The Ridgeway

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The Ridgeway is a ridgeway or ancient trackway described as Britain's oldest road. The section clearly identified as an ancient trackway extends from Wiltshire along the chalk ridge of the Berkshire Downs to the River Thames at the Goring Gap, part of the Icknield Way which ran, not always on the ridge, from Salisbury Plain to East Anglia.[1] The route was adapted and extended as a National Trail, created in 1972. The Ridgeway National Trail follows the ancient Ridgeway from Overton Hill, near Avebury, to Streatley, then follows footpaths and parts of the ancient Icknield Way through the Chiltern Hills to Ivinghoe Beacon in Buckinghamshire. The National Trail is 87 miles (139km) long.

Contents

History

For at least 5000 years travellers have used the Ridgeway. Originally connected to the Dorset coast, the Ridgeway provided a reliable trading route to The Wash in Norfolk. The high dry ground made travel easy and provided a measure of protection by giving traders a commanding view, warning against potential attacks.

The Bronze Age saw the development of the White Horse along with the stone circle at Avebury. During the Iron Age, inhabitants took advantage of the high ground by building hill forts along the Ridgeway to help defend the trading route. Following the collapse of Roman authority in Western Europe, Saxon and Viking invasions of Great Britain saw the Ridgeway used as a road for moving armies. In medieval times and later, the Ridgeway found use by drovers, moving their livestock from the West Country and Wales to markets in the Home Counties and London. Prior to the Enclosure Acts of 1750, the Ridgeway existed as an informal series of tracks across the chalk downs, chosen by travellers based on path conditions. Once enclosures started, the current path developed through the building of earth banks and the planting of hedges.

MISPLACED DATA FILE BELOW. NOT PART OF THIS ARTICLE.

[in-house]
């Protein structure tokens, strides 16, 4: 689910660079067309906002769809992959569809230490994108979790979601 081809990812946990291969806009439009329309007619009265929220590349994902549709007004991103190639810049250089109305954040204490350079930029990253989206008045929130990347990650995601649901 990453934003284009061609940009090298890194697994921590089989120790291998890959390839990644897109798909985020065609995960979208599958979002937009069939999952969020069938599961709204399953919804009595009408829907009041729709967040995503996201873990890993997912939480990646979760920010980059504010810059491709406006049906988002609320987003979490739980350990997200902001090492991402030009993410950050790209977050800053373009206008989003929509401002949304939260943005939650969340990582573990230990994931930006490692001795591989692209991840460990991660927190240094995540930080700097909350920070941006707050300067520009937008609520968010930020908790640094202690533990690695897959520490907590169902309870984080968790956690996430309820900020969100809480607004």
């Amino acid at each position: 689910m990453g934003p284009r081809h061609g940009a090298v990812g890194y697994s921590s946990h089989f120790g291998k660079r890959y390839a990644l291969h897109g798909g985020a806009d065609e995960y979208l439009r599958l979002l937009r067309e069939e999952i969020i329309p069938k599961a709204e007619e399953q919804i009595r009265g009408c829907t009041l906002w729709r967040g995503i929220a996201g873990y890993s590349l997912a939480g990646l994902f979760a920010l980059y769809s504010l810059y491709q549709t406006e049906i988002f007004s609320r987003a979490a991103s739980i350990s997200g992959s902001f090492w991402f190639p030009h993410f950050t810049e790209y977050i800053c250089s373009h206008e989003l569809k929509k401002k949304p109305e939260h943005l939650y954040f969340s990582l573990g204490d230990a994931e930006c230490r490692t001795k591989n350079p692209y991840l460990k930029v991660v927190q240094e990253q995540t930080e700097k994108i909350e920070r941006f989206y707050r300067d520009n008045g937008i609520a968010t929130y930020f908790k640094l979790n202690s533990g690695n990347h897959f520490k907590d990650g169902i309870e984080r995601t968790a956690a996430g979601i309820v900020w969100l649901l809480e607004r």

National Trail

The idea for a long-distance path along the line of the Wessex Downs and Chilterns goes back to the Hobhouse Committee in 1947. The present route was designated by the Government in 1972, and opened as a National Trail in 1973.[2]

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